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A “split pool” strategy for detecting SARS-CoV-2 in multiple samples could generate results faster than single test assays. The approach could also reduce the number of false positives and false negatives compared with currently approved pooled testing, new evidence suggests.
“It’s not too good to be true,” Eugene Litvak, PhD, lead author of an editorial outlining the new strategy, told Medscape Medical News. “This protocol requires far fewer tests and results in 10 times fewer false positives and false negatives” compared with single assays and FDA-approved pooled testing.
The editorial was published online September 24 in the American Journal of Public Health.
Pooled testing for syphilis as well as for HIV and other infectious agents has been used for decades to save time and resources. More recently, the FDA approved combined testing of up to five samples for SARS-CoV-2 for Quest and LabCorp under emergency use authorizations.
The Dorfman approach, approved in July, essentially allows labs to test combined samples using a single assay. If results come back positive for SARS-CoV-2, the individual samples are retested. If the pooled results are negative, each sample is considered to be free of the virus.
A drawback of the Dorfman approach is the potential to produce “high rates of false negative results,” Litvak and colleagues note. The danger, they add, is that people who are given a false negative finding might behave as if they were virus free.
Divide and Conquer?
The new approach, split pool testing, also combines samples for initial testing, but with modifications. All results are repeated; if a panel of 16 or 32 samples yields a negative overall finding, the same combined sample is tested again using the same or a different assay. If still negative, all tests in the sample are declared negative.
If a panel initially tests positive, the sample is split in half and retested for any remaining positives. This is done as many times as necessary to identify the presence of SARS-CoV-2, even down to a single test.
Litvak and colleagues evaluated the split testing strategy in a setting in which five million Americans per day are tested for the virus, as some experts recommend.
“We tested the protocol in a range of positivity rates, from 0.04% to 2.4%, so we are predicting two extremes,” said Litvak, who is president and CEO of the Institute for Healthcare Optimization in Newton, Massachusetts, and is affiliated with the Harvard T. H. Chan School of Public Health in Boston.
The average positivity rate across the United States is currently 1.2% to 1.4%, Litvak added.
Fewer False Negatives
The split pool approach yielded 60% of the false negative results compared with individual tests at both these low and higher prevalence rates.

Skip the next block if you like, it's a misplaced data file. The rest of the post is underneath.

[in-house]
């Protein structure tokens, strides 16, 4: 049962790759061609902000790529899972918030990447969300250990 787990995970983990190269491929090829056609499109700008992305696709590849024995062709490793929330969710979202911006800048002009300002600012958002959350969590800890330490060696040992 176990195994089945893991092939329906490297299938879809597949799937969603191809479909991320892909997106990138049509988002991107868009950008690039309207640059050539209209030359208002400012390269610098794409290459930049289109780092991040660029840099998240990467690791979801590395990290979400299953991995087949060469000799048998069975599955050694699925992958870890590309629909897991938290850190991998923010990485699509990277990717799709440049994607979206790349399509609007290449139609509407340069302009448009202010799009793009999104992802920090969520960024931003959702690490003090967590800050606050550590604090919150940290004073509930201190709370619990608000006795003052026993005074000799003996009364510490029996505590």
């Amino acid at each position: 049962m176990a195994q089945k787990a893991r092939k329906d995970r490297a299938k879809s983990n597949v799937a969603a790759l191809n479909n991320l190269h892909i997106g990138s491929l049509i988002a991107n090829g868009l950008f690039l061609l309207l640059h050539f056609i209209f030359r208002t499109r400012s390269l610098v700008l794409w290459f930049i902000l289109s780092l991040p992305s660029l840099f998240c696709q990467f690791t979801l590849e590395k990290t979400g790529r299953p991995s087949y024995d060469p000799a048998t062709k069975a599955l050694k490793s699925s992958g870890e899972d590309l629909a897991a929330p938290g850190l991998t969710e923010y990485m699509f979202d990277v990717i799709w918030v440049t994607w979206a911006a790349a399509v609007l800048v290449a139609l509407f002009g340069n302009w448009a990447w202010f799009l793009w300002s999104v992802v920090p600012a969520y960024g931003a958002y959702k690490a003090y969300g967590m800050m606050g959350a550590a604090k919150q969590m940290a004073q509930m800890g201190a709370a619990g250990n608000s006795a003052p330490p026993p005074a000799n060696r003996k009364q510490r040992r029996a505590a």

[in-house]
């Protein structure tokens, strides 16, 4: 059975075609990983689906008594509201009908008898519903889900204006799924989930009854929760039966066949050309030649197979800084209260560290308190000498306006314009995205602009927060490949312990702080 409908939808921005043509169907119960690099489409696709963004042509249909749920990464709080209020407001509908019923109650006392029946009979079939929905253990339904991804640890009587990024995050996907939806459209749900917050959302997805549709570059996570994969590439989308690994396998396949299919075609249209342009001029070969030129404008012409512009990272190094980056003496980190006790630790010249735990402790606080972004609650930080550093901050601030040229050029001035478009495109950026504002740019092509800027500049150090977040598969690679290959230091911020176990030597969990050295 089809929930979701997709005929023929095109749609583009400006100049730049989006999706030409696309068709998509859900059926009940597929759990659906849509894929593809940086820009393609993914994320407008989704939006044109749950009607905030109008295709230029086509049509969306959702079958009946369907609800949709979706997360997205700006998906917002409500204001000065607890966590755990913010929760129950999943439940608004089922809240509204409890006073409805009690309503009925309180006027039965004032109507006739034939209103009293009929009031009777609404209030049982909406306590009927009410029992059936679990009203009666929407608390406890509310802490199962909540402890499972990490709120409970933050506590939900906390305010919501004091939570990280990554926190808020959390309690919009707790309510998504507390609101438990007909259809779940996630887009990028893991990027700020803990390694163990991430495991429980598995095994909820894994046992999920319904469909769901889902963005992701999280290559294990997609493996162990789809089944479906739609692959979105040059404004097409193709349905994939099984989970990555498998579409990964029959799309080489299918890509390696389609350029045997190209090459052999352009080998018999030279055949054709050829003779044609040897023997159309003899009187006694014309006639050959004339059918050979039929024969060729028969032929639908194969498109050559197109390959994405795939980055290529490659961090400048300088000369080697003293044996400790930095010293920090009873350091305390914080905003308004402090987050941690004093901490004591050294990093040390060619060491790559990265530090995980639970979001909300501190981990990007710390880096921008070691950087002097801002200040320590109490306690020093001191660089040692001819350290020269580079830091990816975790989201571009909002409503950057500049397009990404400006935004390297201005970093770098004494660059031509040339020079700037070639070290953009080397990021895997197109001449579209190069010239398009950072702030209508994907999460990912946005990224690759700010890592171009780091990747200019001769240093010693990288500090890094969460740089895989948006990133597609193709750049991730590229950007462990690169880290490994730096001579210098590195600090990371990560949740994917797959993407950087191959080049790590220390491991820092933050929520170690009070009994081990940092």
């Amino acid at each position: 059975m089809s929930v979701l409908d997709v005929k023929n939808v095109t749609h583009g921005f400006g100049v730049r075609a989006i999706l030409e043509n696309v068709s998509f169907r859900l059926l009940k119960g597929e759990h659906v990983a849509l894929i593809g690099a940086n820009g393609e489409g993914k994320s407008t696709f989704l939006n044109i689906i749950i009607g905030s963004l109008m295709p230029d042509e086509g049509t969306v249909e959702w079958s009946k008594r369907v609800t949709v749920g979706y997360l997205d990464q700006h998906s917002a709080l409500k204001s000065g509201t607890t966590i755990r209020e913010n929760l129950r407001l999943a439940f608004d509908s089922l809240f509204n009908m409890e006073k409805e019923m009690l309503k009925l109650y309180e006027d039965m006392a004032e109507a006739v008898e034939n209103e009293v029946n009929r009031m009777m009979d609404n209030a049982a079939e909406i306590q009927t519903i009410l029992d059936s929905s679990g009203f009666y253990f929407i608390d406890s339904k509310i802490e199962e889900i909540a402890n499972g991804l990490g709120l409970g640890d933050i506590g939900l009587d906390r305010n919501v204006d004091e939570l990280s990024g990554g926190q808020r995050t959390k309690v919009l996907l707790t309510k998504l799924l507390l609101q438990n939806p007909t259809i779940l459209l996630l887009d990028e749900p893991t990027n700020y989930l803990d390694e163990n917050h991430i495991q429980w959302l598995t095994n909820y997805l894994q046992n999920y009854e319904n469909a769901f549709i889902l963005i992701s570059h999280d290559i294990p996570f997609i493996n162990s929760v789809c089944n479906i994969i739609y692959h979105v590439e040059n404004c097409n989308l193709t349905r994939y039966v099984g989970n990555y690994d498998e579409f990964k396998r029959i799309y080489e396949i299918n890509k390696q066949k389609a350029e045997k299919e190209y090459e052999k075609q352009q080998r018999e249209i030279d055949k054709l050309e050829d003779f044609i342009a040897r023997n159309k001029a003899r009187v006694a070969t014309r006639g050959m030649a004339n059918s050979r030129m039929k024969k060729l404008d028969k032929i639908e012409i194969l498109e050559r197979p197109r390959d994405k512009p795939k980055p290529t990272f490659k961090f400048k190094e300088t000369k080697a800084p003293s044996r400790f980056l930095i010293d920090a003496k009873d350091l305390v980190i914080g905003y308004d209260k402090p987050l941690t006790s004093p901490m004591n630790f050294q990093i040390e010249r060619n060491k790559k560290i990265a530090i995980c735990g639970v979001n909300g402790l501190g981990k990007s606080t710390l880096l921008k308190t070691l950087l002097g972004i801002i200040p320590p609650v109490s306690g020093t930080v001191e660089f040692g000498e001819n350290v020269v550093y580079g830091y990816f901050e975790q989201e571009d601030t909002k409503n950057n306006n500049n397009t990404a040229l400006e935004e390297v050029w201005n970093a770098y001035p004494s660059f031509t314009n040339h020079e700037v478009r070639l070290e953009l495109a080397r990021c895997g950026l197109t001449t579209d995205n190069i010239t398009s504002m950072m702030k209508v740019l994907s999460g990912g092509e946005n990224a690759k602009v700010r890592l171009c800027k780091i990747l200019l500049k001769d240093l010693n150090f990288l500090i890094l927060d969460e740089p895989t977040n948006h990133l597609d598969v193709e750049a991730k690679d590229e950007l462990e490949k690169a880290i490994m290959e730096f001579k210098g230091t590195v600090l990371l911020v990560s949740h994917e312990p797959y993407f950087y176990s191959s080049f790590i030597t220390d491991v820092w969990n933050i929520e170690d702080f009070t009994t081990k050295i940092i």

Compared with individual sample testing, split pooling also would save resources — it requires only 10% of the number of tests at a 0.04% prevalence rate and only 41% of tests at a 2.4% prevalence level.
“When it comes to false negatives, the Dorfman protocol produces far worse results than split pooling — almost 10 times (9.8) as many as the split pooling method delivers in both prevalence situations,” the authors note.
In addition, split pool testing would reduce the number of false positive findings. Although split pool testing could still yield 6000 false positives at the lower prevalence rate, individual testing would generate 99,960 false positives, for example.
Split pool testing is “more efficient, much less expensive, and comparably more accurate,” Litvak said.
Litvak added a caveat. “When you get into a zone somewhere between a 10% to 20% prevalence rate, the test would not be useful. Almost every pooled test sample would be positive,” he added. “But it could definitely be used in the US now.”
“Given the rapidly rising number of infections now emerging in a number of states, it is surely time to try new strategies such as pooled testing. But by no means should pooled testing follow the Dorfman protocol,” the authors note.
They add, “We can’t afford to adopt strategies, such as individual testing and Dorfman pooling, that could run the risk of giving false assurances to large numbers of infected people, potentially making the toll of this terrible pandemic worse than it already is.”
More Value in Low-Prevalence Settings
“A pooled testing approach in low-risk populations and in low-prevalence areas can be valuable. However, false negative results in pooled sample testing, especially when the pools are relatively small, say four or five people, are unlikely to be important in areas where universal masking remains in effect,” Samir Shah, MD, told Medscape Medical News when asked to comment.
The split pooling protocol “seems to add the most value when large-scale testing is performed.
“I think scenarios of repeat or second round testing under the split pooling protocol will likely add a lot of cost but potentially only marginal benefit when large-scale testing of populations is not being done, as is the current situation in the US,” added Shah, professor of pediatrics and director of the Division of Hospital Medicine at Cincinnati Children’s Hospital Medical Center in Ohio.
Pooled testing in US schools and school athletics could be helpful in informing quarantine decisions to minimize the likelihood of student-related transmission, Shah said.
One concern remains the timely reporting of individual and pooled test results, he added. “If one has to wait several days for a test result, those results are less helpful,” he said.
Litvak and Shah have disclosed no relevant financial relationships.
Am J Public Health. Published online September 24, 2020. Editorial
Damian McNamara is a staff journalist based in Miami. He covers a wide range of medical specialties, including infectious diseases, gastroenterology and neurology. Follow Damian on Twitter: @MedReporter.
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